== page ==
India lifts ban on Mastercard
India has lifted business restrictions on Mastercard, nearly a year after imposing the ban, once again allowing the cards giant to add new customers in the South Asian market after it demonstrated "satisfactory compliance" with the local data storage rules, the central bank said on Thursday.
In a series of moves last year, the Reserve Bank of India indefinitely barred Mastercard, American Express and Diners Club from issuing new debit, credit or prepaid cards to customers over noncompliance with local data storage rules (PDF). The business restrictions on American Express and Diners Club remain in place in the country, though they are permitted to continue to serve their existing customer base.
“In view of the satisfactory compliance demonstrated by Mastercard Asia / Pacific Pte. Ltd. with the Reserve Bank of India (RBI) circular dated April 6, 2018 on Storage of Payment System Data, the restrictions imposed, vide order dated July 14, 2021, on on-boarding of new domestic customers have been lifted with immediate effect,” the RBI said in a statement on Thursday.
Unveiled in 2018, the local data-storage rules require payments firms to store all Indian transaction data within servers in the country. Visa, Mastercard and several other firms, as well as the U.S. government, previously requested New Delhi to reconsider its rules, which they argued were designed to allow the regulator “unfettered supervisory access.”
Mastercard, which prior to the ban commanded roughly 33% market share in India, has identified the world's second largest market as a key growth region and has invested over $2 billion in the country over the past decade.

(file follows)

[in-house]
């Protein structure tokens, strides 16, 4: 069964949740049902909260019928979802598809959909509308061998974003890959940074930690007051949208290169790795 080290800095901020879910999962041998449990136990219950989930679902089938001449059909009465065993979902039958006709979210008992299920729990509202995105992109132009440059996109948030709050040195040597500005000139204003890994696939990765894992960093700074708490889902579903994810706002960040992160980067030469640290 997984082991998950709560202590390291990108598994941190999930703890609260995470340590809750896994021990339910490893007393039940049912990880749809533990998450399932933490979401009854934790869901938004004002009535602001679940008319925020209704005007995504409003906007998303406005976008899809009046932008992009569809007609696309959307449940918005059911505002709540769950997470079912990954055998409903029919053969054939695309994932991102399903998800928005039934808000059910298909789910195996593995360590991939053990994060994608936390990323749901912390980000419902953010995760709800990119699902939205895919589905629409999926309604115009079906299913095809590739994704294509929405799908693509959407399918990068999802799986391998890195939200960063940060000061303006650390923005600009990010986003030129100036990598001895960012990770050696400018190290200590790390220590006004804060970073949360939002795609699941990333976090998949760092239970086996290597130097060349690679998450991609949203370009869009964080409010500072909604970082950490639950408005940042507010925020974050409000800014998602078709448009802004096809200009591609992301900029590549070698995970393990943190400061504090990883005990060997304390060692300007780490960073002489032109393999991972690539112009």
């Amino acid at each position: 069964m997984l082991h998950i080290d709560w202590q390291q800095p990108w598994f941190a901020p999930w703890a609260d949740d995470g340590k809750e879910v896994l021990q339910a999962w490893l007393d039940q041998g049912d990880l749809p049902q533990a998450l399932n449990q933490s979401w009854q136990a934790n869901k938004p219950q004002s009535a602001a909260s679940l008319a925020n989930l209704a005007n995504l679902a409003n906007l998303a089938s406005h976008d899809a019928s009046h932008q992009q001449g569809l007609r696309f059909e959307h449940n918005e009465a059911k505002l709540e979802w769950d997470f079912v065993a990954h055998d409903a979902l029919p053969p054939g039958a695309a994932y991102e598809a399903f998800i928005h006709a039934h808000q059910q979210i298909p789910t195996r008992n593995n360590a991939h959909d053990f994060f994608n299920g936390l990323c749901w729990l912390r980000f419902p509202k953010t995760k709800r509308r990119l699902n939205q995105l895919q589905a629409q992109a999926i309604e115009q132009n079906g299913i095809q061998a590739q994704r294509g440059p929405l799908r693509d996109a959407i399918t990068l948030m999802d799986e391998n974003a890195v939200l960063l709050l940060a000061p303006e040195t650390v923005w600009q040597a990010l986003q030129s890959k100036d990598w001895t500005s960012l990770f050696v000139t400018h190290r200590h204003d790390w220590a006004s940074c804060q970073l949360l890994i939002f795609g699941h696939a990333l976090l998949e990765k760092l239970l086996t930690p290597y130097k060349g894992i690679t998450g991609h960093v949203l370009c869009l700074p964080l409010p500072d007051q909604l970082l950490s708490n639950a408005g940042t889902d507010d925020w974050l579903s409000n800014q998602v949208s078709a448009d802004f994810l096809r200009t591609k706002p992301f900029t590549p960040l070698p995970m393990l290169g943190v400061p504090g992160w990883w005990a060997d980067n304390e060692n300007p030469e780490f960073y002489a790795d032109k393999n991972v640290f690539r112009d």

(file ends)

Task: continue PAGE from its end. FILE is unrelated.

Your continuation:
"We welcome and are grateful for today’s decision by the Reserve Bank of India (RBI), enabling us to resume onboarding of new domestic customers (debit, credit and prepaid) onto our card network in the country with immediate effect. As we have in our engagement with the RBI, we reaffirm our commitment to support the digital needs of India, its people and its businesses. We are glad we have met this milestone and will continue to ensure ongoing delivery against the goals and regulatory requirements that have been established," a Mastercard spokesperson said in a statement.
"India is an important market for us, both in terms of the innovation created here and the value we deliver to our customers and partners. We take great pride in being able to contribute to the government’s vision of a Digital India and will continue to invest in the country’s future with the same passion and dedication as we always have."
The resumption of Mastercard's business in India will provide a boost to the local banks and fintechs that for the last year have only been able to offer customers debit and credit cards powered by Visa and Rupay, a homegrown card network that is promoted by the National Payments Corporation of India, a special body of RBI.
The business restriction on the global cards giants took many banks by surprise last year. RBL Bank, for instance, scrambled to transition to Visa and took weeks to complete the process.